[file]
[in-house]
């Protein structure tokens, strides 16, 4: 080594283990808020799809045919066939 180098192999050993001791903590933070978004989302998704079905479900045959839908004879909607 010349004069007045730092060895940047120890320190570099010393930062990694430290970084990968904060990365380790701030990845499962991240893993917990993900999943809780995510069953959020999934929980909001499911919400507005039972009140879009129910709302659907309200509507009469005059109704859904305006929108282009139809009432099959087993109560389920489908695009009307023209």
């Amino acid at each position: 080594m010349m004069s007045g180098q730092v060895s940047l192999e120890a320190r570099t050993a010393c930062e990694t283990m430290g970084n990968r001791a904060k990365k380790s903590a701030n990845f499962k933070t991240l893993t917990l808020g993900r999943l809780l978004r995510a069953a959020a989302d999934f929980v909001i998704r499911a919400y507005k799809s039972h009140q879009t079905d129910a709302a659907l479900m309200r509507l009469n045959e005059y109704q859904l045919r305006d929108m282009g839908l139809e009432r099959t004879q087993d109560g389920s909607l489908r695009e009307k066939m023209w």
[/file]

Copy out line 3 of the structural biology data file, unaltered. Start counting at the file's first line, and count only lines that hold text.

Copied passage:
């Amino acid at each position: 080594m010349m004069s007045g180098q730092v060895s940047l192999e120890a320190r570099t050993a010393c930062e990694t283990m430290g970084n990968r001791a904060k990365k380790s903590a701030n990845f499962k933070t991240l893993t917990l808020g993900r999943l809780l978004r995510a069953a959020a989302d999934f929980v909001i998704r499911a919400y507005k799809s039972h009140q879009t079905d129910a709302a659907l479900m309200r509507l009469n045959e005059y109704q859904l045919r305006d929108m282009g839908l139809e009432r099959t004879q087993d109560g389920s909607l489908r695009e009307k066939m023209w």